How much storage is required to store all of the images on Google Maps?
+6 votes
in Estimation by (725 points) | 561 views

1 Answer

+5 votes

I can take a stab at this.

Are we talking about user submitted images of key spots to Google Maps which includes both flat and spherical images, icons? Will this also include all the images shot by 360′ street view, and user submitted photos (both flat and spherical)? I’ll assume, yes.

Calculating type of assets and file sizes –

1. Assets used –
a. Flat Photos – A 12 Megapixel photo is anywhere from 5-20 MB based on compression. We can go with 5MB assuming there are some compression algorithms.
b. Spherical Photos ( 360 ) – Google Maps now has street view 360 maps on many roads in N. America. But these are limited to roadways, key landmarks & national parks. Possibly around 15MB each
c. Icons, Text – average around 5KB

Calculating Google Maps coverage –

Google Maps has maps covering most of the world both urban & rural. So I would start by calculating the habitable area in the world.

We know that radius of earth is 6500 km’s. Surface area of earth would then be 4 x Pi x r (squared) ~ 500 Million sq. km’s. Earth is about 25% land, so land area is 125 Million sq. km’s. Assuming about 40% of this is habitable, we end up with 50 Million sq. km’s.

Now let’s assume Google has covered at least 70% of this habitable area = 35 M sq. km’s.

Calculating volume of assets –

1. Per 10 sq. km we can assume there are an average of at least 50 points of interest (gas stations, restaurants, parks, homes, etc.) which demand image assets.
2. Total number of national parks and landmarks in the world, let’s assume about 100,000 that have some sort of spherical media uploaded.
3. Assuming MAU’s on Google Maps is around 1 Billions users. Let’s assume about 10% upload at least 20 images to Maps. This gives us 2 Billion images uploaded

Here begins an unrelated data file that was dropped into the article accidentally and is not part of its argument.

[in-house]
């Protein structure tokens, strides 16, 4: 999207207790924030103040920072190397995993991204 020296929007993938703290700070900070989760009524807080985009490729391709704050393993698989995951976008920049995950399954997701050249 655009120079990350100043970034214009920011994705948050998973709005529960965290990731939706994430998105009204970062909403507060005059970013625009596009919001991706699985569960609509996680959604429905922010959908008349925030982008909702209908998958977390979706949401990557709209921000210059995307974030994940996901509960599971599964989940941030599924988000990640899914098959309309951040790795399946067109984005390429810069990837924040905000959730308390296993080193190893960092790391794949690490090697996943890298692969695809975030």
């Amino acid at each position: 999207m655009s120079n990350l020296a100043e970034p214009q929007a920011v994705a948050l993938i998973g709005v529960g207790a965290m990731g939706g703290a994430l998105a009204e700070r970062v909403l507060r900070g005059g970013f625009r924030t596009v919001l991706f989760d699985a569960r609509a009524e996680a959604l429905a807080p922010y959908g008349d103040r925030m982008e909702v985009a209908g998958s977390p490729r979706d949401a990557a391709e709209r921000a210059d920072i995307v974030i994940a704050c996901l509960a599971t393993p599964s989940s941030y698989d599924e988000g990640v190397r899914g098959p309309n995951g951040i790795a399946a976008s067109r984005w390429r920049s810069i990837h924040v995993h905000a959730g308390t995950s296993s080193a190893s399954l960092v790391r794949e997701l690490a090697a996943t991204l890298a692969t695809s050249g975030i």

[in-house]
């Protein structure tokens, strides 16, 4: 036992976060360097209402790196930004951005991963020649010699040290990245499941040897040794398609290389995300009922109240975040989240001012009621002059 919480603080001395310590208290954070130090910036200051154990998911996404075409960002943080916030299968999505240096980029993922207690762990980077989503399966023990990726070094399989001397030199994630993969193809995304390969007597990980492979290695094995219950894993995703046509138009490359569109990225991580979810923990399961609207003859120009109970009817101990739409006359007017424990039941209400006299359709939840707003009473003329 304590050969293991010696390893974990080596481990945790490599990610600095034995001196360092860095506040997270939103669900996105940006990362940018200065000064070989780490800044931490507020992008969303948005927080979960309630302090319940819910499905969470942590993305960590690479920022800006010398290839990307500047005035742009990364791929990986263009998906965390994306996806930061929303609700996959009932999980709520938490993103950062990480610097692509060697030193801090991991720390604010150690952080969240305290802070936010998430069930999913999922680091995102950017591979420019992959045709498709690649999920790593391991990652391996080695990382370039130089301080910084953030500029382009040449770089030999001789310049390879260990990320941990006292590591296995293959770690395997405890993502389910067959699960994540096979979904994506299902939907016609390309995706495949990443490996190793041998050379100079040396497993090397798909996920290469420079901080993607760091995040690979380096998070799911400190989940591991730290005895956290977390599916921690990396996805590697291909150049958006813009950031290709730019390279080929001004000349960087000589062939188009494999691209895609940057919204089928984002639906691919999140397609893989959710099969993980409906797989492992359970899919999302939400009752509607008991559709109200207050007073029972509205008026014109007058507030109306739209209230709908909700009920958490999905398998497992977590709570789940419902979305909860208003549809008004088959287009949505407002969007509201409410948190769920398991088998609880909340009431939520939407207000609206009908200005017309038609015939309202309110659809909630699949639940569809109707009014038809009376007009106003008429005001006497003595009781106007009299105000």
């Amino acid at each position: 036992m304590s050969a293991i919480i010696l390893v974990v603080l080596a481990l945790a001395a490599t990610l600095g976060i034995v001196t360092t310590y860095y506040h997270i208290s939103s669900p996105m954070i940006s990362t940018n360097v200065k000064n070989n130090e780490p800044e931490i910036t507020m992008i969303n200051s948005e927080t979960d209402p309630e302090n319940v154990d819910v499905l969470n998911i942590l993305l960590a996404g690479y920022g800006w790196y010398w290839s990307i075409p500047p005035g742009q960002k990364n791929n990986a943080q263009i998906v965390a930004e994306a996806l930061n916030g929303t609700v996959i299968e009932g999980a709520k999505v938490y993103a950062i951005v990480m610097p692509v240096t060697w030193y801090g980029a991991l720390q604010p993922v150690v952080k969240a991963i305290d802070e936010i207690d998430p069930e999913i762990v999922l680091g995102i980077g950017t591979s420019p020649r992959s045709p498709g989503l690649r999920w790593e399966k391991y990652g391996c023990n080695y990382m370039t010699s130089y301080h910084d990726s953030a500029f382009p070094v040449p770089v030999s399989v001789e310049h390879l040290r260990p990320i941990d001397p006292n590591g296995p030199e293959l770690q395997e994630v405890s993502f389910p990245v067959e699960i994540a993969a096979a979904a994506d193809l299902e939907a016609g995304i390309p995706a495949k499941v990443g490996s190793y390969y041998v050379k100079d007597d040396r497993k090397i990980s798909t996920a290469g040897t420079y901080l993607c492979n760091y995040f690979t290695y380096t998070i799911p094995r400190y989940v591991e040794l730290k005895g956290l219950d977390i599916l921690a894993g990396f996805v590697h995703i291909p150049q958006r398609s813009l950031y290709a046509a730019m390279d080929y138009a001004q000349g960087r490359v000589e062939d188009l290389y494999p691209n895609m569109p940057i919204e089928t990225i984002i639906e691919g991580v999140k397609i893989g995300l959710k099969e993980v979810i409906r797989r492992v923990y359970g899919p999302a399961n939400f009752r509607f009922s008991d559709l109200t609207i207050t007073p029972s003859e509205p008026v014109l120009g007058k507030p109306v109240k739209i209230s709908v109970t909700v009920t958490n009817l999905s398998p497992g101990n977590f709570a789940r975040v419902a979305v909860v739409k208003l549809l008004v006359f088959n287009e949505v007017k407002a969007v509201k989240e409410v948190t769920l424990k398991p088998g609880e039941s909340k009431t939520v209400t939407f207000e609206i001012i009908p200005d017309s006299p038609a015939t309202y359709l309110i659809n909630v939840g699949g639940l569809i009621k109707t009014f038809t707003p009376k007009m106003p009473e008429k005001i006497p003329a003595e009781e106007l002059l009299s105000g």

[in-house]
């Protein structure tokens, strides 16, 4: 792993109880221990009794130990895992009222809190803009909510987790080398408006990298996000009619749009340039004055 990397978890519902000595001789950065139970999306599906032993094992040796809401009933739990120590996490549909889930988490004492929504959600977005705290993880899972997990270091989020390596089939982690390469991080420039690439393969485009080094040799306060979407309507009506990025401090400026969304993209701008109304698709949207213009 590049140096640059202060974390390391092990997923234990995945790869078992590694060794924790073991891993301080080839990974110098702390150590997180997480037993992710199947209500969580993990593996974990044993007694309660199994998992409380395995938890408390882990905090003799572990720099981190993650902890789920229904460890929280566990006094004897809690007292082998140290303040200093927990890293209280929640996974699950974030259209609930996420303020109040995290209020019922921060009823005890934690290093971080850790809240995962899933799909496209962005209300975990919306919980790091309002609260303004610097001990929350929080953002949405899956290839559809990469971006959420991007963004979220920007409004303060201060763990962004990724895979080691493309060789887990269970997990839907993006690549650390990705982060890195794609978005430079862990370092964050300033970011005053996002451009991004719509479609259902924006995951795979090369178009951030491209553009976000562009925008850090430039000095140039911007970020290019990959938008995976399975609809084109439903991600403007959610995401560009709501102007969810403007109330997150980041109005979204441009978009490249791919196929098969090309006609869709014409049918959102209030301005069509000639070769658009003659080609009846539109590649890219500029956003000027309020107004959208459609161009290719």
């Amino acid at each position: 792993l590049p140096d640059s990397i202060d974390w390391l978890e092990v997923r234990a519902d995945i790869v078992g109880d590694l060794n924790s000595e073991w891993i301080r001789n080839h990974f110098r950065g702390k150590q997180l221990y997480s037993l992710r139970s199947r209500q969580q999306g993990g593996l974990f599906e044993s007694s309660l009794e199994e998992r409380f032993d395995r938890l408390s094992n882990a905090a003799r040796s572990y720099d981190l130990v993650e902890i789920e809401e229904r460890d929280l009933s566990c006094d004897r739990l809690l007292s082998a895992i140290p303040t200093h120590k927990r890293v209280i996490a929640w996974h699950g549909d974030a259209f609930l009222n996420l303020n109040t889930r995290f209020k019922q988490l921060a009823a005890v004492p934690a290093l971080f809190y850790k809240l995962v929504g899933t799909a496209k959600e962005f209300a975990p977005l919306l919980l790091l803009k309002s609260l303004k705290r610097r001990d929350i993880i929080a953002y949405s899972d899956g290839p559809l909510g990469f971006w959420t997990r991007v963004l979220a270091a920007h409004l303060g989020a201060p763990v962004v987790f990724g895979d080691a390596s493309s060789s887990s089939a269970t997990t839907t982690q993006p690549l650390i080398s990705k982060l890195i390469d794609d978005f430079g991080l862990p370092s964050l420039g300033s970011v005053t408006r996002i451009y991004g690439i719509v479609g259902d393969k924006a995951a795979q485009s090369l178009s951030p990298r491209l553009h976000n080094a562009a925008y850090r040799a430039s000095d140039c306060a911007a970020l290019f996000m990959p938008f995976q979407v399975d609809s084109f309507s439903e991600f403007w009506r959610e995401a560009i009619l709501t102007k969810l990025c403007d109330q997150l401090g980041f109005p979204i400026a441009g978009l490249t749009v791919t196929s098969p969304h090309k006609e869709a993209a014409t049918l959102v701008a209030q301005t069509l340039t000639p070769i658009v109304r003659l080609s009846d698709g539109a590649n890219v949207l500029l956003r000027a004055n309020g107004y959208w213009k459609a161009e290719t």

4. Per 10 sq. km we can assume there are an average of about 10 roads and 20 homes which demand icons or copy assets
a. Assuming 70% of roads have spherical media

With math above we arrive at these numbers on approximate number of assets stored in the cloud –
1. Points of Interest Images = 50 * 35 M sq. km/10 sq. km = 175 M images
2. 100,000 Landmarks with 100 spherical images each = 10 M spherical images
3. 2 Billion images uploaded by users
4. Roads & Homes
a. 70% * 35/10 * 10 = 25M spherical images
b. 35/10 * 20 = 7M images
5. Icons & Copy – assuming this as a total of all the above (points of interest + uploaded images + landmarks roads) = 2.875 B

Storage –
Flat images – 2.875 B * 5 MB = 14,375 TB
Spherical images – 35 M * 15 MB = 525 TB
Icons & Copy – 2.875B * 0.005 MB = 14.3 TB

Total storage = ~15K TB or 15 PB

Hi Chandra,

Thank you for posting your answer. Great step by step breakdown of the answer to smaller pieces. I think the approach is right and you did the right job of breaking the total number of pictures to three main buckets.

My only feedback is around how you’ve calcualted the number of pictures in each bucket. Although the interviewer is not looking to test your skills in guessing the right numbers for things such as number of points of interest per certain size of land or number of parks in the planet, they’d like to see how you can find a way to make an educated guess that’s backed by some reasoning. You want to break down the equation to the point where you can finally reach a number that’s reasonably guessable / justifiable. For that reason, I would have tried to break down the equations further to estimate the number of pictures per certain size of land. One way could be to estimate number of pictures for a small town (e.g. town of 2,000 people) and then mulitply that number by an x factor to represent the whole planet with 7B population. To estimate number of pictures in a town of 2,000 people, you can estimate the length of the roads (based on estimated size and number of houses) and estimate number of points of interest based on potential number of parks / malls / etc per 2,000 people. Check out my answer for number of street view images in another exercise.

You can also go further in your estimations and break down number of images per land size based on type (e.g. buildings, houses, points of interests, shops, etc) and then estimate the number for each type.

Overall, I think the structure and answer was right. I would have just done more calculation to estimate the number of photo’s in a small size of land / population before expanding to a larger number. Hope it helps
Thanks Bijan for the feedback!
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